Once the obligor has notice of the assignment, a settlement and release with the assignor will not defeat the assigned right.[xi] However, if the obligor pays the assignee after notice, even if there is a defect in the right of an assignee, the assignee has the same power that the assignor had to discharge or modify the duty of the obligor.
The assignee can discharge or modify the duty of the obligor only if the obligor gives value to the assignee.
Some courts have held that the rule should be qualified by the statement that, “when the existence of the assigned fund is dependent upon performance by the assignor of an executory contract, the anticipatory debtor may, at any time, do whatever reasonably appears to be necessary to enable the assignor to perform the contract.” [vii] Once a valid assignment has been made, the assignor cannot cancel or modify the completed assignment by a unilateral action without the consent of the assignee.[viii] Hence, once the obligor has been given a notice of assignment, the assignor has no residual power of release and the obligor must pay the assignee.[ix] If the obligor pays the amount to the assignor in violation of the assignee, the obligor will be liable to the assignee.[x] The obligor will be liable in the same manner if he/she makes payment to some person other than the assignee.
Thus, Payment by the obligor to the assignor is valid as against the assignee only in the absence of notice to the obligor.
The same arguments may be applied in relation to other contractual obligations, as the doctrine of precise performance does not discriminate between obligations to pay money and obligations to perform other acts.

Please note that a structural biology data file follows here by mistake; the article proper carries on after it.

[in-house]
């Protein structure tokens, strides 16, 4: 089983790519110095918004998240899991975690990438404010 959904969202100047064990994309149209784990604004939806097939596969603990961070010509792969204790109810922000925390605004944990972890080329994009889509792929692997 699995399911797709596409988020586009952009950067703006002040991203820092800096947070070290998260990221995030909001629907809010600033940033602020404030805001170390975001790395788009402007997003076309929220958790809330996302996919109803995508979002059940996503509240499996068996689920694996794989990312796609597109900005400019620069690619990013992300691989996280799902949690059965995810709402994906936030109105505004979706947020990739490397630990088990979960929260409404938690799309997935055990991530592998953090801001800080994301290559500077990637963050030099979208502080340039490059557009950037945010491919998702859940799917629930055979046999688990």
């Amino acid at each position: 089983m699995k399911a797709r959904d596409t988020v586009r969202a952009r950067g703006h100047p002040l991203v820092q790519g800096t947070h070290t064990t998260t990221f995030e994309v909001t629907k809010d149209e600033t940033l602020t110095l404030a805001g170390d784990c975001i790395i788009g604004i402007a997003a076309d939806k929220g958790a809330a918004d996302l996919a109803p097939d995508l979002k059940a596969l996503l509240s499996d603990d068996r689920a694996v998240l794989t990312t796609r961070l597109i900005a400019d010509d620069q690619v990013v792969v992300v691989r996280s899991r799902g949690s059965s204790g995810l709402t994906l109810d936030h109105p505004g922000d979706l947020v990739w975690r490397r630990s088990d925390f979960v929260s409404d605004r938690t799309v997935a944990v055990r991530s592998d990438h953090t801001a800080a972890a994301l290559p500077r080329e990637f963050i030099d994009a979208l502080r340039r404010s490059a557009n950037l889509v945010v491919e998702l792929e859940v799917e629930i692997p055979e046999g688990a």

So the arguments set out below may apply, mutatis mutandis , to assignments of legal choses in action arising out of contract other than debt.
Notice of assignment and discharge by performance Chee Ho Tham * “A debtor (A) who makes payment to the creditor (B) after having been given notice of its assignment to an assignee (C) is at risk of having to make payment again.” This appears to be a “well settled” aspect of the “transfer” of the legal rights to a debt effected by either equitable or statutory assignment.
Yet it contradicts the common law rules as to invariability of a contractual obligation and the automatic discharge of an obligation when it is precisely performed.
As for negotiable instruments, notice to the maker of the transfer of the note is not required.
This is because the maker can protect himself/herself by demanding production of the instrument and refusing to pay a party not in possession of it.[iv] Some courts have taken a contrary view and criticized the requirement of notice to perfect title in the assignee.